|Japan requires bicycle helmets|
|Detail:|| A survey by the Tokyo metropolitan government has found that eighty percent of parents have bought bicycle helmets for their children, but only half of all parents actually make their children wear them when riding bikes even though it is obligatory for children under 13 to wear helmets when on bicycles according to the revised Road Traffic Law enacted in June last year. |
The major reasons that parents cite for children not wearing helmets were "the riding time is very short," accounting for 49 percent, and "children don't want to wear helmets," at 43 percent. A total of 921 people in their 20s to 40s, who had carried children aged 1 to 6 on bicycles with child seats were asked whether their children had been injured while on bicycles. Eleven percent said their children had been injured and 43 percent said their children had come close to being injured.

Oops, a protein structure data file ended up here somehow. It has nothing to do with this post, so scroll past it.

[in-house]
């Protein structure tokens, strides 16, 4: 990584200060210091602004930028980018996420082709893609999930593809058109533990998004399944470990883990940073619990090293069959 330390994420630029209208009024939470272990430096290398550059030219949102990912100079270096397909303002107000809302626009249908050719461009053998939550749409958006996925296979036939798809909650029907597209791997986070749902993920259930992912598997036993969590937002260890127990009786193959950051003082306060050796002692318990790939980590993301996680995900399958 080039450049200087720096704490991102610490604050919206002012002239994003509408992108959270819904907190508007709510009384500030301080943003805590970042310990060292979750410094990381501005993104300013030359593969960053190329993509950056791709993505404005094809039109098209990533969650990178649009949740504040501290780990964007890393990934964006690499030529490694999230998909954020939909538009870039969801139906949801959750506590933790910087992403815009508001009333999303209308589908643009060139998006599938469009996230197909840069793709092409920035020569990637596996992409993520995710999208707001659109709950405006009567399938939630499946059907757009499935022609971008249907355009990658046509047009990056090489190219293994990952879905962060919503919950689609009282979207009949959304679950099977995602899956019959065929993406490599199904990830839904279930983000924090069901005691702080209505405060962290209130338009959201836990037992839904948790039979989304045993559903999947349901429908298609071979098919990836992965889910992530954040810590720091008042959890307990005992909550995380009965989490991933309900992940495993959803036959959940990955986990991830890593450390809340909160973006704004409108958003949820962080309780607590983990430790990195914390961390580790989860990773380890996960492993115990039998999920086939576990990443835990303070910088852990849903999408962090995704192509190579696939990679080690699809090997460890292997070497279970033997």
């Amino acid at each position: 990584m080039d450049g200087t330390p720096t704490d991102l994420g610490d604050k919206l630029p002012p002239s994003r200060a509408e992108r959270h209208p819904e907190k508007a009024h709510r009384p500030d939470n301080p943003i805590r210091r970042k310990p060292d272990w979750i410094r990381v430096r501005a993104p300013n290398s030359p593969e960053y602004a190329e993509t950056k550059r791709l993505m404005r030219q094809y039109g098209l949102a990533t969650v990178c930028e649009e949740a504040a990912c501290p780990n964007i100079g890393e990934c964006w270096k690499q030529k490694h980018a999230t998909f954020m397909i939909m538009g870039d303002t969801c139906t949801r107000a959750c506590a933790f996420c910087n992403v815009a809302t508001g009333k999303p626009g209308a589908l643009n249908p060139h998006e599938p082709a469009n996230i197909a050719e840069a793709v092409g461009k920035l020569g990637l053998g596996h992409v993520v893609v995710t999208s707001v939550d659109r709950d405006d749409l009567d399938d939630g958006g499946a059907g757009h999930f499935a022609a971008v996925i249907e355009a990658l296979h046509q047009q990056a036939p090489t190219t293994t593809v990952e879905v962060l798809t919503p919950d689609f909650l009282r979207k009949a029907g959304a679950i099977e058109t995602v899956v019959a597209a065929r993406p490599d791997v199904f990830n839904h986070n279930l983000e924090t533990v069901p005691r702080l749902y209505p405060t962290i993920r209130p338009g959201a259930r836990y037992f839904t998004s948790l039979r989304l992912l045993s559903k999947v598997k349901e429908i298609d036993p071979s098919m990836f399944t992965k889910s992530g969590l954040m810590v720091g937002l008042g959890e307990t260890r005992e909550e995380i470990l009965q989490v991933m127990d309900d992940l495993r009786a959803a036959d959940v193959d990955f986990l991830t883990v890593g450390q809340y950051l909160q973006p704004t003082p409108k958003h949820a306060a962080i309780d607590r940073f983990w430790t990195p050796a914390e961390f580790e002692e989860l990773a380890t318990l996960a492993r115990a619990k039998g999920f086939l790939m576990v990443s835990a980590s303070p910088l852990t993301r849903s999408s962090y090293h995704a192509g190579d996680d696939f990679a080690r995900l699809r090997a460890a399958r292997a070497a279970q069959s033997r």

The Japan Bicycle Promotion Institute studied the damage caused to a child's head from falling from a bike by using a dummy that simulates a 3-year-old. It found that injuries could be reduced by 50 percent to 60 percent with the use of helmets.
These results have spurred new movements to promote child safety with the metropolitan government's Office for Youth Affairs and Public Safety calling for parents to buy helmets that meet certified safety standards and ensure their children wear them properly, including having the chin strap fit snugly, when they take their children on bicycles or when children ride bicycles on their own.
|Source:||http://www.yomiuri.co.jp/dy/national/20090423TDY04303.htm , April 23, 2009|